“Good” Contractors?

Contractors – How do you suggest Home and Building owners find a “Good” Contractor to work with?

A great suggestion I found on the Beverly website suggests that you go to the Building department in your Town and ask to see a Building permit of the Size and Type of work YOU are looking to have done. This is Public information. You may have seen these permits listed in your local newspaper. Next Contact the owner by going to the address or phoning them to see how the work turned out. This is probably the Best recommendation you can get: It’s from the “Horses mouth”, It’s the work YOU have determined is similar to your own project and It’s recent.
However this is a “double edged sword” that cuts both ways. None of the Contractors I ever worked with in my “youth” would ever overlook a red flag. As they approached a property to work on, they would analyze it with these 5 questions in their heads.

1. What’s the overall condition of the property? Is it well kept? Yes, then the work will be held to a high standard, as it should be and Payment would probably be prompt.

2. What is most important to the Owner? Are they “shopping” for lowest price? Are they up on the latest materials and installation techniques? Are they hip to the improvements that have the highest returns or is it just upkeep and maintenance?

3. What is the Neighborhood like? Is this the worst house finally catching up? Is it a “Flip” or a Buy-Fix-Up and Sell? Keeping up with the Joneses?

4. Do they have the money (and time frame) this will take? Have they refinanced lately, have liquid funds or is this going to take forever to get paid on?

5. Neighbors can be a great source of information. Contractors will often speak to neighbors so their boundries are not crossed (e.g. driveways not blocked, start times are respected, dumpsters covered and hauled regularly). Sometimes Contractors will actually be hired by neighbors for work on their own properties. And finally most neighbors will let it slip that “…the last Contractor who worked here ……”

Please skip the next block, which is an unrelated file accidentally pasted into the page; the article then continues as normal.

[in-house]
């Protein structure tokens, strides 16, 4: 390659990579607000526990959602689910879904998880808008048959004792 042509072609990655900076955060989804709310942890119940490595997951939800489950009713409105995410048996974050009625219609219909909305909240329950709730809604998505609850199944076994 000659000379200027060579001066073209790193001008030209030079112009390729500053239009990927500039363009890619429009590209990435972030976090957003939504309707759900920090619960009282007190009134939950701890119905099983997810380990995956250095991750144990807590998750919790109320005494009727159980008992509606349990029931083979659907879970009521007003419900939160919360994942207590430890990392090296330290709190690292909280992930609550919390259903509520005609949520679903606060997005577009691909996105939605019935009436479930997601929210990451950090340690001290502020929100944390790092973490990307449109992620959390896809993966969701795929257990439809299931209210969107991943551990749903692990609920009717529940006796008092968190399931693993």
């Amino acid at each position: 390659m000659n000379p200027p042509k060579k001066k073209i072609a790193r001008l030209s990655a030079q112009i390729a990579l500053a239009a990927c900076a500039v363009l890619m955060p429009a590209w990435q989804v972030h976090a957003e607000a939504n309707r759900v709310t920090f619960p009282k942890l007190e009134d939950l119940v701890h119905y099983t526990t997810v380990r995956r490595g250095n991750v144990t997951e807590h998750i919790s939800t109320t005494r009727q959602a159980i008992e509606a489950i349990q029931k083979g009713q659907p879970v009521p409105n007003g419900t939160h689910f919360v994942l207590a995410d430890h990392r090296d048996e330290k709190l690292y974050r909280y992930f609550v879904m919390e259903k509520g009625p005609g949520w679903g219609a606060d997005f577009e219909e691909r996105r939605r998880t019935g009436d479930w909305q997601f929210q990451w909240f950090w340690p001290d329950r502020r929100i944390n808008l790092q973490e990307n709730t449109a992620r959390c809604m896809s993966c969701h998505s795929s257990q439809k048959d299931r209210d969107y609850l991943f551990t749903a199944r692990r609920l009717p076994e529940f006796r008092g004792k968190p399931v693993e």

Now the sword, when the contractor shows up to pull any needed permits they’ll often ask the (same Building department that helped you) what other work has been done and THEY can check with previous contractors to see if there are problems with an Owner.
Finally, the great equalizer, the WEB. Googling the Owners or Contractors name or Company often uncovers any negativity or Actions by or against them.

I’d call this due diligence and all absolutely necessary to getting work done within everyone’s expectations! Personally I’m optimistic and as Ronald Regan said “Trust! but verify.” to get that Good Contractor, a Good Owner and Good Job you both can be proud of!

P.S. I’ve got a Lesson in my Course “How to Become a Real Estate Investor in 12 Easy Lessons” that I can probably share with you, if you’re willing to actually do it? [email protected] or 781-405-1845

P.P.S. There’s also checking government licenses, permits and insurance. Coming in Part 2

2 thoughts on ““Good” Contractors?”

  1. How do you pick a good contractor?
    In other words; How do you pick your friends?
    Hint;
    It’s not on facebook,
    angie doesn’t know,
    craig doesn’t even care. The answer is, In the Real World!

    The guy in charge of plumbing at the big box store doesn’t know, he was recently graduated from shopping cart duty.

    If you don’t know who is a good contractor ask 10 of your fellow investors, you will probably get 10 different answers. Pick one for that small edge they have and run with it.
    Use your gut. Wisdom comes from experience not just the internet. Your experience/relationship with that contractor will be your education. You are paying for it, so make the best of it. Use your senses, they got you this far.
    However
    Is this Contractor looking after my interests or his own? Talk with them but more important listen. Then weigh that with your own judgement. It’s like anything else in life. Pick your contractor like you pick your friends.

    If you get stuck with Plumbing, Heating or Gas Fitting you can give me a call: Tom 617-697-7330 I’m licensed, insured, experienced and used to working with Homeowners and Investors. Today I’m working with several Investors on THEIR frozen pipes. As I tell Mike “… all my pipes are run on inside walls only! No need to take a chance here in New England!” http://www.ThomasHoyle.com
    I’ll see you at the next meeting Tuesday, January 28, 2014 6:30 PM at the SpringHill Suites Hotel, 43 Newbury Street (Route 1 North) Peabody, MA 01960

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